I have a 12-month old girl. She understands a few words (like mommy, daddy) and maybe a few words (claps when we say "clap", waves when people say "hi" or "bye").

I can't tell if she's talking or not. When family members are around or babysitting they will say "she said hi, and ball, and daddy". But I have never heard her say any of those things. She says "da" a lot, but rarely exactly twice (sometimes "Da" other times "dadadadada"). Sometimes she says it when she sees her daddy, and sometimes when she sees her mommy, and plenty of times for no particular reason. A few weeks ago she said something like "book" while we were reading, but she hasn't said it since.

So my question is.... how do I know when she is actually talking? Since "da" has been her favorite syllable for months, how will I know when she says "dada"?

2 Answers 2


Anongoodnurse's answer is spot on, but I wanted to add a couple of things.

First off, don't forget we as humans are amazing at pattern recognition, to the point that we see it where it doesn't belong. You'll hear her 'say' lots of things that seem like perfect words, once, but not again - because she didn't really say it, she just made a sound that your brain converted to a proper word. (This is why we can understand people talking, much of the time - you probably only really get half to two-thirds of what's said, but your brain figures out the rest. This is why Telephone is a fun game.)

Second, don't get too hung up on exactly what the word sounds like. It's very common for a child to be able to understand the concept of a word before being able to pronounce the sounds for that word. Especially at 12 months, which is still fairly early in the 'talking' spectrum, she may well understand there is a word 'mom', but not be able to say 'm' - so she says 'da' instead. Or, she uses 'da' to mean 'parent'. My seventeen month old can say a lot of words (15-20), but still often defaults to 'da' (his first real one) for things he can't pronounce - he points to them and says 'da', or sometimes he uses it for verbs he doesn't know. But it's clearly an attempt to communicate, and it often works. To me that's the more important aspect of things: the attempt to communicate, not whether it actually sounds remotely close to the word.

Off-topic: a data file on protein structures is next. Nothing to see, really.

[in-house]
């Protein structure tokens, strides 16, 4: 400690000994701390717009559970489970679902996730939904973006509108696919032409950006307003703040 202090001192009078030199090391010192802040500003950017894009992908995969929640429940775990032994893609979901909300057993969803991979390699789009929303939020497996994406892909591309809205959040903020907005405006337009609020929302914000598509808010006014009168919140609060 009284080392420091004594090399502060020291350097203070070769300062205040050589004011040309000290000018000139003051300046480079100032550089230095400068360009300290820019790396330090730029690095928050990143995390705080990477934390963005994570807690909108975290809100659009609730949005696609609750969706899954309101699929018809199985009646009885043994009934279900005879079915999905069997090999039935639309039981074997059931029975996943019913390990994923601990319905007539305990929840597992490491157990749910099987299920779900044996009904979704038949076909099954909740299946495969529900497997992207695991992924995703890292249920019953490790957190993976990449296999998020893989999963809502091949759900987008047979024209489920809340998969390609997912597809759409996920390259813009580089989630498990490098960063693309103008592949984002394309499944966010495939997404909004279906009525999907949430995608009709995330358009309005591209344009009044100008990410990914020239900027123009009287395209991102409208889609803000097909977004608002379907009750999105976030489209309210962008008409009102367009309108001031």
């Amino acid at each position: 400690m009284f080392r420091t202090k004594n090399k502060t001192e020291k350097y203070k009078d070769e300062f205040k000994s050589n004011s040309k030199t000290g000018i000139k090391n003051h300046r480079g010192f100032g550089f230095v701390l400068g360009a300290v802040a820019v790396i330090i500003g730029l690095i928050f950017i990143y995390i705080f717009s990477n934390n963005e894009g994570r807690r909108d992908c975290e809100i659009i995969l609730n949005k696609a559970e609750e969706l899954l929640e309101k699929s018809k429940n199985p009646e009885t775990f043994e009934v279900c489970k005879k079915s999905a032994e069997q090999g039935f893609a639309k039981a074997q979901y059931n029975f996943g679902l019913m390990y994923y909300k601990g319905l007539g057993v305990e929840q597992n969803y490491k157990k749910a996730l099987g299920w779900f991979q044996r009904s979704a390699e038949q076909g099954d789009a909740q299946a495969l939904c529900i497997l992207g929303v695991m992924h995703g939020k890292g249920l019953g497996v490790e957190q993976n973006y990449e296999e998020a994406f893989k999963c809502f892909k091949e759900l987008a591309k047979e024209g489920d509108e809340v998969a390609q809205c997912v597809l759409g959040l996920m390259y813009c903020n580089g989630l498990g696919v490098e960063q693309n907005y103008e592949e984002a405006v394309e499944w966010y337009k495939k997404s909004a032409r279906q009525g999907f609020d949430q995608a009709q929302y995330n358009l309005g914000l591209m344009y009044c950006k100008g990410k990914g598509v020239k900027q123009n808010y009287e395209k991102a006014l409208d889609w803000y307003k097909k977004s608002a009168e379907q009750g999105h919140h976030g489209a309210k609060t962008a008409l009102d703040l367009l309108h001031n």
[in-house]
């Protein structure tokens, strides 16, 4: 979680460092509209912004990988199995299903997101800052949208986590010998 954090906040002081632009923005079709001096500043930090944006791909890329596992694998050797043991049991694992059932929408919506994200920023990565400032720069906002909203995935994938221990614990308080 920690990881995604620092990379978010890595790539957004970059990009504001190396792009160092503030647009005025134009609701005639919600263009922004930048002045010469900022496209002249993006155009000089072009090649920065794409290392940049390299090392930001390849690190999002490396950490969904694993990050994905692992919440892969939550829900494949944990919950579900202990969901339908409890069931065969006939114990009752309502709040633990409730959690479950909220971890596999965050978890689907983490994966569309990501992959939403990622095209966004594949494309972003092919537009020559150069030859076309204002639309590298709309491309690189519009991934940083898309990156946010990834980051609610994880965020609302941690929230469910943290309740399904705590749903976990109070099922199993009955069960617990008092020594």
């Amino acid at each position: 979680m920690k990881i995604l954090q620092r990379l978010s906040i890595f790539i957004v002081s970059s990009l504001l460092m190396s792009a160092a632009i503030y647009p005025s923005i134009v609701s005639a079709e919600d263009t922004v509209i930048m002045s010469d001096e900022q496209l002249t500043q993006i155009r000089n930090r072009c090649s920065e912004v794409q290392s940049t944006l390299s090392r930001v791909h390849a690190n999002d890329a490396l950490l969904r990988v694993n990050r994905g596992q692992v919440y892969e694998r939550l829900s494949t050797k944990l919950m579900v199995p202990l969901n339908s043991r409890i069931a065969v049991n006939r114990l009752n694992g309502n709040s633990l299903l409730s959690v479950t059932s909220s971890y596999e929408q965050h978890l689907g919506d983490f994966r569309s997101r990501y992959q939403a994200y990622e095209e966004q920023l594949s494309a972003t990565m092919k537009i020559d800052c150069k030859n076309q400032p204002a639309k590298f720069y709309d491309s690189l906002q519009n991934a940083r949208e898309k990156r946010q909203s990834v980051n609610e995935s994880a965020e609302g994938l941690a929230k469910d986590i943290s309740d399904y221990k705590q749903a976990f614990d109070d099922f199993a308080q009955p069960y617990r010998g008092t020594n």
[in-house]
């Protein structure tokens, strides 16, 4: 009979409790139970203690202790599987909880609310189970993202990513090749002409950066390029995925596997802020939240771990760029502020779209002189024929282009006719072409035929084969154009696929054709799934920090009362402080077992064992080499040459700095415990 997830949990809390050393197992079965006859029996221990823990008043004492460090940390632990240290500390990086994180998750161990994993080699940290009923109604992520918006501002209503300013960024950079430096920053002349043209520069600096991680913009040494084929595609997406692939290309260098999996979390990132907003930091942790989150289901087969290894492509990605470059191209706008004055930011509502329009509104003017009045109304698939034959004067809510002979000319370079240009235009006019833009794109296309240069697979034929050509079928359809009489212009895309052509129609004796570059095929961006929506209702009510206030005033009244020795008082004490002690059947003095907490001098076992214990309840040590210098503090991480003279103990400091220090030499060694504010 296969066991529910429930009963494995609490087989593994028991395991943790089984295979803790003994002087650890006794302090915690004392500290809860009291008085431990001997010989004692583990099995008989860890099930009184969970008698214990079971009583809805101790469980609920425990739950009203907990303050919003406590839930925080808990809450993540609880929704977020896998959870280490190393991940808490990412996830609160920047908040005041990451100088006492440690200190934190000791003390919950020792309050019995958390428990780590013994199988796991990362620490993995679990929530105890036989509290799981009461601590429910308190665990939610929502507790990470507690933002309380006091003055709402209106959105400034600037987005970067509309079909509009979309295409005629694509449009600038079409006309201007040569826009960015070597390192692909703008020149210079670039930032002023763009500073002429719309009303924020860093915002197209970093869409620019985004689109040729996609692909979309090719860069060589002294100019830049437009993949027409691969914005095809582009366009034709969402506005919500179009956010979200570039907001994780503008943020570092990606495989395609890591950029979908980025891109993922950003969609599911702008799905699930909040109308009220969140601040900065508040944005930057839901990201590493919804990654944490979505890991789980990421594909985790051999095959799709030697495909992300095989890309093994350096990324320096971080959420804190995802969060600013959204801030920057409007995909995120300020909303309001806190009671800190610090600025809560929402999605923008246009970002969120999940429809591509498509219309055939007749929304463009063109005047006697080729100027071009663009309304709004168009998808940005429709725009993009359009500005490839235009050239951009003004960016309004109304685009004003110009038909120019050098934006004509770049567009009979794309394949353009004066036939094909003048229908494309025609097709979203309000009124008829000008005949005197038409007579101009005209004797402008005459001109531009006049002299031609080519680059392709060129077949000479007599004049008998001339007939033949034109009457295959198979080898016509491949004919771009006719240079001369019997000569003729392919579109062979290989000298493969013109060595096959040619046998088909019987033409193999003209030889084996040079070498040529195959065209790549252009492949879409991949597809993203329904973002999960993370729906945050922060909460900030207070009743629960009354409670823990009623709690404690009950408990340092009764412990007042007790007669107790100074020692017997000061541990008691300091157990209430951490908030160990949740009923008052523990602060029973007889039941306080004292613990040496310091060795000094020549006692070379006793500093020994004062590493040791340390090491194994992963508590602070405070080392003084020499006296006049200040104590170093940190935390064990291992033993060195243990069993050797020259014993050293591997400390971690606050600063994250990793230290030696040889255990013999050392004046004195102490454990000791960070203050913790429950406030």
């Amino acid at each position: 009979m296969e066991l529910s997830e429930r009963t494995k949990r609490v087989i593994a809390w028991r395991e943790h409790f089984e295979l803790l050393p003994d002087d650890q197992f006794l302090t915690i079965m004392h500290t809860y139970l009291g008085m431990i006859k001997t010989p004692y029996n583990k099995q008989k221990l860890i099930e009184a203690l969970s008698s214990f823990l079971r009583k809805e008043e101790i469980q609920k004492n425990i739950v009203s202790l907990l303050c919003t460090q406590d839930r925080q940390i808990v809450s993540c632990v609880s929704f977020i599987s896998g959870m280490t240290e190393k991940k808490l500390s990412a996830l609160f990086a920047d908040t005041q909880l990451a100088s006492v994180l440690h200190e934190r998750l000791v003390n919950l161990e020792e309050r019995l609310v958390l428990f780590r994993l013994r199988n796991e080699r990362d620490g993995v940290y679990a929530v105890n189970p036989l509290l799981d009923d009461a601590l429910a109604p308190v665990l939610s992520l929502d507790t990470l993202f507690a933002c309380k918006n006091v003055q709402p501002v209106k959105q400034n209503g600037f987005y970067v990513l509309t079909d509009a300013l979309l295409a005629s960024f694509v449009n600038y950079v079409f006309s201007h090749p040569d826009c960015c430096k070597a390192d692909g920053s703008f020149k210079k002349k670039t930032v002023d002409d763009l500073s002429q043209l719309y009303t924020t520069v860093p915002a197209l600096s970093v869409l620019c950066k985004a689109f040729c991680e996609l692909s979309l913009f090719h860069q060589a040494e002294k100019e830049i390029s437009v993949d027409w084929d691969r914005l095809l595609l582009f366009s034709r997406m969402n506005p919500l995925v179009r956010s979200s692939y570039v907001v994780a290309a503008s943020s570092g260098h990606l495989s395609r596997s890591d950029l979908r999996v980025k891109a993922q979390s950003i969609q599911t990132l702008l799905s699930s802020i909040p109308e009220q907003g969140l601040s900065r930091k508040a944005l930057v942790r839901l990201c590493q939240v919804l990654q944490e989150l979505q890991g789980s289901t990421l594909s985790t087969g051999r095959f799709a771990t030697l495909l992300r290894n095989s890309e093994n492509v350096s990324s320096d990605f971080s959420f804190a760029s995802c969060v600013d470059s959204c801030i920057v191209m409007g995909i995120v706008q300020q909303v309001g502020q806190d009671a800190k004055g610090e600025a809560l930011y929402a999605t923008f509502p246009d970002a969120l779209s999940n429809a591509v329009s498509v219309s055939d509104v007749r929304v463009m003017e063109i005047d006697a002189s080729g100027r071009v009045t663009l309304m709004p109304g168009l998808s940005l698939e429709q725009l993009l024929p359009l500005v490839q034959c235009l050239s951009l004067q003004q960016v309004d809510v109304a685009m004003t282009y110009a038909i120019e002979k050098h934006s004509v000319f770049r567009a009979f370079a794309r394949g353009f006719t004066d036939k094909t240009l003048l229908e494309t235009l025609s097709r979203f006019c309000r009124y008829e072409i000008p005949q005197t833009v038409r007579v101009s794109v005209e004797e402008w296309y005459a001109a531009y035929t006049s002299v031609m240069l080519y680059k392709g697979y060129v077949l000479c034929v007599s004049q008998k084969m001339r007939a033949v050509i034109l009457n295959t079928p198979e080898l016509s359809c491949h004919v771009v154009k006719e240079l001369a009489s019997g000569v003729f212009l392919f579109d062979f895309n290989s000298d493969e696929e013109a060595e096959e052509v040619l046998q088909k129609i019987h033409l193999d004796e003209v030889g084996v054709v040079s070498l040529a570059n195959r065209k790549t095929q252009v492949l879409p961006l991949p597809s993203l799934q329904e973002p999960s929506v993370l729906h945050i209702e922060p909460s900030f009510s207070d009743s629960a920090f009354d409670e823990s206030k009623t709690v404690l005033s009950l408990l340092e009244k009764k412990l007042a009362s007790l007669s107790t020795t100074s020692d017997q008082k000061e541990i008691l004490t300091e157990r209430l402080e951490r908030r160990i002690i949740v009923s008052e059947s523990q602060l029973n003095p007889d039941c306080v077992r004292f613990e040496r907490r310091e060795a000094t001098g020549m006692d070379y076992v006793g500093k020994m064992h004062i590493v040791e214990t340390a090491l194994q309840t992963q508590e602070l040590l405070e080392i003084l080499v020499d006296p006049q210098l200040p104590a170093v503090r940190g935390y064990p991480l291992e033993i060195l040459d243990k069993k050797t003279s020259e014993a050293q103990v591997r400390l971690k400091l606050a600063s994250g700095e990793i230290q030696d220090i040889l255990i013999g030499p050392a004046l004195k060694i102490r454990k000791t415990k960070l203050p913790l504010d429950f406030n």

Finally; I wouldn't worry too much about defining 'talking' in any meaningful sense, unless she's over two and still not clearly talking. A lot of these things we as parents want to check off a box for 'does my child do X', but it's not that simple, and it's not really that important, either.

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    I think these are really good points. Commented Aug 31, 2014 at 2:27
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    This was a very interesting answer for me. babies saying "da" while pointing at something is a funny thing in German, where "da" means "there", and is done while pointing. Since "da", "dada", and "dadadadada" are very important first syllables to any baby learning to speak, in German it is harder to convince yourself that this "da" your child just said while pointing at daddy was only babbling, and not a meaningful exclamation. To know "da" is international (and thus not intentional) would have helped me two decades ago. :)
    – sbi
    Commented Sep 15, 2014 at 15:21
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    In Portuguese 'dah' (spelt 'dá') is the imperative for 'give'. And I do think babies quickly associate that meaning to the word, especially because everyone reinforces the meaning with games and baby-dialogues from early on. There is a clear difference between a casual dah and a demanding dah alongside an outstretched hand. Commented Jul 9, 2018 at 17:52

If you say dadadadada and she repeats it, she is parroting. If she sees her dada and says "dada", then she is talking. Basically, talking is saying something that reflects a shared reality. Children parrot before they talk.

Her first word will be when she says something appropriate (usually a noun) spontaneously. Bye (if she's leaving someone), dada when she reaches for her daddy, baba for her bottle, etc. Because it's spontaneous and not parroting, you will notice it. You won't miss her first word.

Much to my surprise, my son's first word was "moo", on seeing a cow in a book. I was surprised because usually I said it first while reading to him. Just to make sure, I read a few more pages and turned back to the cow, and he said it again, before me: "moo".

You may not be the one to hear her first true word, but she will repeat it, likely a few times before she says her second word. If you are her primary caretaker, it's likely that you'll hear it first, because you are the one who most consistently speaks these words to her (teaching her).

Don't worry about it, and enjoy her cooing and babbling. Her first word will come soon.

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